Black Comix Returns Part 1 of Many

  • 2 Apr 2018
Black Comix Returns (BCR), published by The Lion Forge, was put together by the team of John Jennings and Damian Duffy. This is the long-awaited sequel to the Black Comix art book. BCR was first made available in March 2017 via Kickstarter and shipped in March 2018. It is now available on Amazon and other bookstores. Black Comix Returns (like Black Comix) endeavors to shine a light on the Black comic art, its creators of color, and the culture of Black comics.

What I love best about this book is that of the just under 100 comic creators mentioned, I only know about 20%. That's about 80 new creators and their work for me to find, explore, and present, to you. Hopefully along the journey, I'm able to find and add to the list, so that more voices from people of color are seen, heard, and celebrated.

I've already purchased several books just from the work being featured in BCR and they will be featured starting in Part 5 of this series. The remainder of Part 1 as well as Parts 2, 3, and 4 will be focused on the creators whose work I'm already familiar with.

I'm starting with Jamal, Keith, Jamar, and Kwanza because I have relationships with them. These are guys that I've known for years, hung out with at conventions, and/or have worked with in some fashion over the years. I have deep respect of all four of these guys, and readily support them and their work.

Jamal Igle
Website | Facebook | Twitter | Instagram
Jamal and I crossed paths many years ago on the convention circuit. I'm not sure when or where. I've known him for a long time and I've been familiar with his work for even longer. He's been most closely associated with his work at DC Comics where he had a long run pencilling Supergirl. Since he's left DC he created Molly Danger and worked with Kwanza Osajyefo (below) on Black.

Keith Knight
Website | Facebook | Twitter | Patreon
I first met Keith Knight, the Gentleman Cartoonist, around 2000 at an SPX. Back then he still had dreads, was living on the West Coast, and was primarily working on the K Chronicles. Since that time, he's moved to Chapel Hill, which is in my back yard, and I see him about once a month. He travels regularly doing presentations of his public brutality comic strips and speaking out against police brutality (They Shoot Black People, Don't They). In addition to the K Chronicles, he draws Th(ink) and the Knight Life.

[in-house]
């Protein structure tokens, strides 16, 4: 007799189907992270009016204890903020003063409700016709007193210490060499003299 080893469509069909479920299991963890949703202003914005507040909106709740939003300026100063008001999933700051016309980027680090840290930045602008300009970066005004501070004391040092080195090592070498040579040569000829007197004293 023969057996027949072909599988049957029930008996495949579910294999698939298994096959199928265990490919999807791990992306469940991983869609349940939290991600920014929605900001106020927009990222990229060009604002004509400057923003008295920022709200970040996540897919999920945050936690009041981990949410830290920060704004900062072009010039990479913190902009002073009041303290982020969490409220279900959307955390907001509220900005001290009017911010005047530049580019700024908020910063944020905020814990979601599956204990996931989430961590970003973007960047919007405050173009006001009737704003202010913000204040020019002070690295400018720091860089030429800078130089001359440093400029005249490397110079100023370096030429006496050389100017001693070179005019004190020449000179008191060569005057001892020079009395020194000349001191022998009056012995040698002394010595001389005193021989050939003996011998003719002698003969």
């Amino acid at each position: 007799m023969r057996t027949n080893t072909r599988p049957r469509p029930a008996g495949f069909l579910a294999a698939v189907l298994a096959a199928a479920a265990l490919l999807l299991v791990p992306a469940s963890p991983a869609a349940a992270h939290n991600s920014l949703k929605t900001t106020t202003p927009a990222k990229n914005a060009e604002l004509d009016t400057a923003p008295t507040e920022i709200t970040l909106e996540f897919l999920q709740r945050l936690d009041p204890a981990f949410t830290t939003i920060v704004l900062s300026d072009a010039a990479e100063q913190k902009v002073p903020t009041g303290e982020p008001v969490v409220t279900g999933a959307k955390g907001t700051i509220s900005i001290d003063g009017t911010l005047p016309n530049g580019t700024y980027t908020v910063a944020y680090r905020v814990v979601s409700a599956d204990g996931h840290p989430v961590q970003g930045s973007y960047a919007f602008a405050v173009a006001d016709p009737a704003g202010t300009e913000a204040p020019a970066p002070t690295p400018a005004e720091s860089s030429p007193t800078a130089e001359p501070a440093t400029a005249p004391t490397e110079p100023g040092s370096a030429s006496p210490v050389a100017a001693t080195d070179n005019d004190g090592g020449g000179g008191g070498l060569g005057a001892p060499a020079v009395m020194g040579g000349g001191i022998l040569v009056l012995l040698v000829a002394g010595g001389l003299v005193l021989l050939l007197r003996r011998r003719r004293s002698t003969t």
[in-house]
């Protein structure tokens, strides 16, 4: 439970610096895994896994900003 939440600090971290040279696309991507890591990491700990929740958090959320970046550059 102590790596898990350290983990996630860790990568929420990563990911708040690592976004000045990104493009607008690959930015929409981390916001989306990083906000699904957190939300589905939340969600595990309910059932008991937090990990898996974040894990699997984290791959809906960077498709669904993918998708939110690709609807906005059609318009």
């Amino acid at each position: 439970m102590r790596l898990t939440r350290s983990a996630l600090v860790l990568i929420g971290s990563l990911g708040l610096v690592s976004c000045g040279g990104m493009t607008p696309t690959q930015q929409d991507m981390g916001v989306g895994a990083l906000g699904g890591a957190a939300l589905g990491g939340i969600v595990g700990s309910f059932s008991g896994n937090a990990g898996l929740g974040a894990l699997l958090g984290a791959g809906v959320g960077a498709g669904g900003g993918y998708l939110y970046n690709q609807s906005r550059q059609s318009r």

Jamar Nicholas
Website | Facebook | Twitter | Instagram
I first met Jamar at the same SPX that I first met Keith Knight. During that SPX, I manned his table for a bit while he was getting something to eat and ever since, we have been constantly confused for one another. I first became familiar with Jamar from his Jamar Chronicles comic book and then Detective Boogaloo from Kevin Smith's website. Jamar won three Glyph Comics Awards (Rising Star, Story of the Year, and Best Male Character) for his graphic novel adaptation of Geoffrey Canada's Fist Stick Knife Gun. Most recently, Jamar was involved in Volume 1 of the Mike Wieringo Tellos Tribute and his creator-owned, Leon: Protector of the Playground graphic novel.

Kwanza Osajyefo
Website | Facebook | Twitter | Instagram
I first learned of Kwanza via Zuda Comics. He was the editor of that DC Comics digital imprint. I had submitted Thomas: Agent of Chaos as one of the many Zuda projects. It was accepted to be part of the January 2008 competition, and that began my association with Kwanza. Zuda Comics lasted for about one year after that. Kwanza returned with the Kickstarter driven, Black. Black is a story written by Kwanza and illustrated by Jamal Igle. The high concept of Black is what if a small percentage of black people were the only people in the world with super powers. It raised $100,000 on Kickstarter and is now available in book stores everywhere.

Part 2 features Eric Battle, Sanford Green, Ron Wimberly, and Shawn Martinbrough